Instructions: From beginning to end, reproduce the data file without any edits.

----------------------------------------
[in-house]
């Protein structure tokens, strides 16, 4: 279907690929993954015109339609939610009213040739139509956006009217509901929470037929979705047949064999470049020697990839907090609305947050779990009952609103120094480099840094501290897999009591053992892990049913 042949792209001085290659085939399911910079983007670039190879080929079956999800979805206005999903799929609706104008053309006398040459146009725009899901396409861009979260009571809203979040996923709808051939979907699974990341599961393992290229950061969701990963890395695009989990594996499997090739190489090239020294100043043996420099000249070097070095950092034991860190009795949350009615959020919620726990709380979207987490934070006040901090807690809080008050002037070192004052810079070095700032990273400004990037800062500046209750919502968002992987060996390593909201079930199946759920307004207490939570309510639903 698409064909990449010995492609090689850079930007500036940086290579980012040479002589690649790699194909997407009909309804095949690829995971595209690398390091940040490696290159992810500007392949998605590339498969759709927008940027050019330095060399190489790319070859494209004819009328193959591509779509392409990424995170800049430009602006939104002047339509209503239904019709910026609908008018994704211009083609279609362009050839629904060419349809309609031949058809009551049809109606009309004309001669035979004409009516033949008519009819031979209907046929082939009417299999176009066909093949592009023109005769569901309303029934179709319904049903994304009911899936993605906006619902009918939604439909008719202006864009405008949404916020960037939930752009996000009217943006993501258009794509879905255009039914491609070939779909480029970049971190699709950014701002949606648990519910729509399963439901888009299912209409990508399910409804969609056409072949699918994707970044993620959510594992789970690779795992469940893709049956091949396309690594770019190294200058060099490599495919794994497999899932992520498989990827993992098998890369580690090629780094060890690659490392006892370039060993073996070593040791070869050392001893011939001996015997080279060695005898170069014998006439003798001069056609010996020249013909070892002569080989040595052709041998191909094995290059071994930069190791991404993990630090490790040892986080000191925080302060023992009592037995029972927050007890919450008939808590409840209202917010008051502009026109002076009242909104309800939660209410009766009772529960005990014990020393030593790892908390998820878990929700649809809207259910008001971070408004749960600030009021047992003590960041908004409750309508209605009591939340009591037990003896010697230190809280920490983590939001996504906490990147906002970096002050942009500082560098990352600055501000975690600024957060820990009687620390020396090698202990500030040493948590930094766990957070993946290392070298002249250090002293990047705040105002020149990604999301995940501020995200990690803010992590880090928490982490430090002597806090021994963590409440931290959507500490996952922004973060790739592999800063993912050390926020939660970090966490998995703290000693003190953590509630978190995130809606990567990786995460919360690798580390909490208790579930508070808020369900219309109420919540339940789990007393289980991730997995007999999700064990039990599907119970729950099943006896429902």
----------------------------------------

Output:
[in-house]
């Protein structure tokens, strides 16, 4: 279907690929993954015109339609939610009213040739139509956006009217509901929470037929979705047949064999470049020697990839907090609305947050779990009952609103120094480099840094501290897999009591053992892990049913 042949792209001085290659085939399911910079983007670039190879080929079956999800979805206005999903799929609706104008053309006398040459146009725009899901396409861009979260009571809203979040996923709808051939979907699974990341599961393992290229950061969701990963890395695009989990594996499997090739190489090239020294100043043996420099000249070097070095950092034991860190009795949350009615959020919620726990709380979207987490934070006040901090807690809080008050002037070192004052810079070095700032990273400004990037800062500046209750919502968002992987060996390593909201079930199946759920307004207490939570309510639903 698409064909990449010995492609090689850079930007500036940086290579980012040479002589690649790699194909997407009909309804095949690829995971595209690398390091940040490696290159992810500007392949998605590339498969759709927008940027050019330095060399190489790319070859494209004819009328193959591509779509392409990424995170800049430009602006939104002047339509209503239904019709910026609908008018994704211009083609279609362009050839629904060419349809309609031949058809009551049809109606009309004309001669035979004409009516033949008519009819031979209907046929082939009417299999176009066909093949592009023109005769569901309303029934179709319904049903994304009911899936993605906006619902009918939604439909008719202006864009405008949404916020960037939930752009996000009217943006993501258009794509879905255009039914491609070939779909480029970049971190699709950014701002949606648990519910729509399963439901888009299912209409990508399910409804969609056409072949699918994707970044993620959510594992789970690779795992469940893709049956091949396309690594770019190294200058060099490599495919794994497999899932992520498989990827993992098998890369580690090629780094060890690659490392006892370039060993073996070593040791070869050392001893011939001996015997080279060695005898170069014998006439003798001069056609010996020249013909070892002569080989040595052709041998191909094995290059071994930069190791991404993990630090490790040892986080000191925080302060023992009592037995029972927050007890919450008939808590409840209202917010008051502009026109002076009242909104309800939660209410009766009772529960005990014990020393030593790892908390998820878990929700649809809207259910008001971070408004749960600030009021047992003590960041908004409750309508209605009591939340009591037990003896010697230190809280920490983590939001996504906490990147906002970096002050942009500082560098990352600055501000975690600024957060820990009687620390020396090698202990500030040493948590930094766990957070993946290392070298002249250090002293990047705040105002020149990604999301995940501020995200990690803010992590880090928490982490430090002597806090021994963590409440931290959507500490996952922004973060790739592999800063993912050390926020939660970090966490998995703290000693003190953590509630978190995130809606990567990786995460919360690798580390909490208790579930508070808020369900219309109420919540339940789990007393289980991730997995007999999700064990039990599907119970729950099943006896429902």